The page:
(page 2 of 2)
The resources at a child’s disposal should also be considered. Before entering kindergarten, it’s likely that a child in a middle- or upper-middle-class neighborhood will attend a pre-K program that offers the kinds of instruction and stimulation that recent brain research has shown to be integral to early-childhood development. The same, Hardiman says, goes for being a child in a house where at least one parent is well-educated. Most kids from low-income neighborhoods don’t have these advantages when starting elementary school.
And during the school-age years, they suffer from what’s known as the “summer slide,” the absence of intellectual stimulation when they’re not attending classes. While better-off students have opportunities to keep
up with their studies—via social, travel, and work opportunities—most low-income kids don’t, making it harder to catch up when school resumes. “So by the time they get to high school, there’s a huge gap,” explains Hardiman.
Ideally, a school “community” would provide students with the resources they need and help determine which skills should be mastered for entry into college and the work force. As an example of the latter, Hardiman points to the Partnership for 21st Century Skills, an advocacy organization made up of businesses, education leaders, and policymakers nationwide. The Partnership has put together a K–12 “framework” that includes skills in “learning and innovation,” “life and career,” and “information, media, and technology.” It also suggests core subjects, including foreign languages, arts, economics, science, geography, and civics.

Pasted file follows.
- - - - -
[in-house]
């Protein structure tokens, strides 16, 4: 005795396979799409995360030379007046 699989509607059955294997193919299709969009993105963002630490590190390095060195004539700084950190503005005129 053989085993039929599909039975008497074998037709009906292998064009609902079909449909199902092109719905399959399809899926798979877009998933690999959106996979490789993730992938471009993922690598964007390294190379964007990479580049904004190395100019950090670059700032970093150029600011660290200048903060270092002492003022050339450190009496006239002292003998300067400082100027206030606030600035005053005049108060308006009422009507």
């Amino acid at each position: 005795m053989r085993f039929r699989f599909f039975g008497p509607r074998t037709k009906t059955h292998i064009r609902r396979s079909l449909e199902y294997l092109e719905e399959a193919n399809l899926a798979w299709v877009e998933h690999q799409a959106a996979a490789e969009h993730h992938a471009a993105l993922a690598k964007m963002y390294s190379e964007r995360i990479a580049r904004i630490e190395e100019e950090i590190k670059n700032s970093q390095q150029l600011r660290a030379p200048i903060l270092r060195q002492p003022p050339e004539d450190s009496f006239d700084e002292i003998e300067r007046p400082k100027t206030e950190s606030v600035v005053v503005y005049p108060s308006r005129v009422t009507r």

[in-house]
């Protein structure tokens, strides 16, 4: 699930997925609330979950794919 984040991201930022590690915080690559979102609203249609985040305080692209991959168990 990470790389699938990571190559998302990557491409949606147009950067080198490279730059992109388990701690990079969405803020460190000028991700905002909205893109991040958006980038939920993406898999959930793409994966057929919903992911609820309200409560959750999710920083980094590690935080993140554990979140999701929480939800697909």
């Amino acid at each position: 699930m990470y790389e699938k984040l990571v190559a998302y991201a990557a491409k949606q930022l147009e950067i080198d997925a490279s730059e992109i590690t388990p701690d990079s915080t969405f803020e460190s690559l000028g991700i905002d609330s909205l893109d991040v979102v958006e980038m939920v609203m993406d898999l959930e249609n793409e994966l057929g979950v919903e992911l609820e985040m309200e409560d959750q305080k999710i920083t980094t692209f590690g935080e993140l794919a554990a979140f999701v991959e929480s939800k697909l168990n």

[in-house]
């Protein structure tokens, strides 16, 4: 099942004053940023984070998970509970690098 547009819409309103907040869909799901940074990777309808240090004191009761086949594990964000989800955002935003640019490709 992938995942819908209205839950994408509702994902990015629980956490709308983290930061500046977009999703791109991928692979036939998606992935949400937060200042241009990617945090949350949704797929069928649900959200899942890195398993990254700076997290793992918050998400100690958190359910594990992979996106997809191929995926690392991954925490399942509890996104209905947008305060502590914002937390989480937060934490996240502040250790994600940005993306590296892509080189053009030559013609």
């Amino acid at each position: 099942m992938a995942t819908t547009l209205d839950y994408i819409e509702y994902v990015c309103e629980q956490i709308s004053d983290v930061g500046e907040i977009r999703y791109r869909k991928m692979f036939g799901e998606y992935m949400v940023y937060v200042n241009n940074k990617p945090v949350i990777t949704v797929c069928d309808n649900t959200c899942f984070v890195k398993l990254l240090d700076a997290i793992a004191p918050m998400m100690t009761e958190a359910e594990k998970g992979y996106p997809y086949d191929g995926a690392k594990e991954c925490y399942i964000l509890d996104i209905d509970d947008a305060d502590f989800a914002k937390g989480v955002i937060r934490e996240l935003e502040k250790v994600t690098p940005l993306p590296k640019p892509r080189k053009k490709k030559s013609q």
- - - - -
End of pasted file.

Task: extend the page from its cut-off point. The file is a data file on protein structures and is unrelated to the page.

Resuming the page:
Hardiman, who is not a member of the Partnership, doesn’t suggest that all of these subjects be tested, only that schools show evidence of an expanded core curriculum. With that in mind, she would eliminate the “high-stakes” impact of standardized tests by broadening the scope of each school’s annual report card, which currently focuses on math and reading scores. Among other measures, she would include student attendance; results of surveys on how teachers, students, and parents feel about the school; evidence of student participation in multiple subjects; and statistics on teachers’ performance based on classroom observations.
JAMES MCPARTLAND, DIRECTOR OF THE Center for Social Organization of Schools at Johns Hopkins who also participated in the NCLB panel, would go a step further, including graduation rates in high school report cards as a way to address the dropout crisis. He says that the biggest reason students, especially those in low-income schools, drop out is that they’re frustrated by seldom, if ever, meeting standards. Part of the problem, he adds, is that many schools “game the system,” or focus their energies on helping only the “bubble students,” those scoring just below proficient, to increase their standardized test scores—so as to meet minimum AYP requirements.
Such schools, he says, “gain in terms of test averages if the lower-achieving kids aren’t there. If they’re absent, if they’re left back, if they drop out—that, in a way, helps the district look better on the average. But of course that’s self-defeating; the kids who need the education most are disregarded.” Setting a specific graduation-rate standard would hold entire districts—including those schools preparing students for high school—accountable.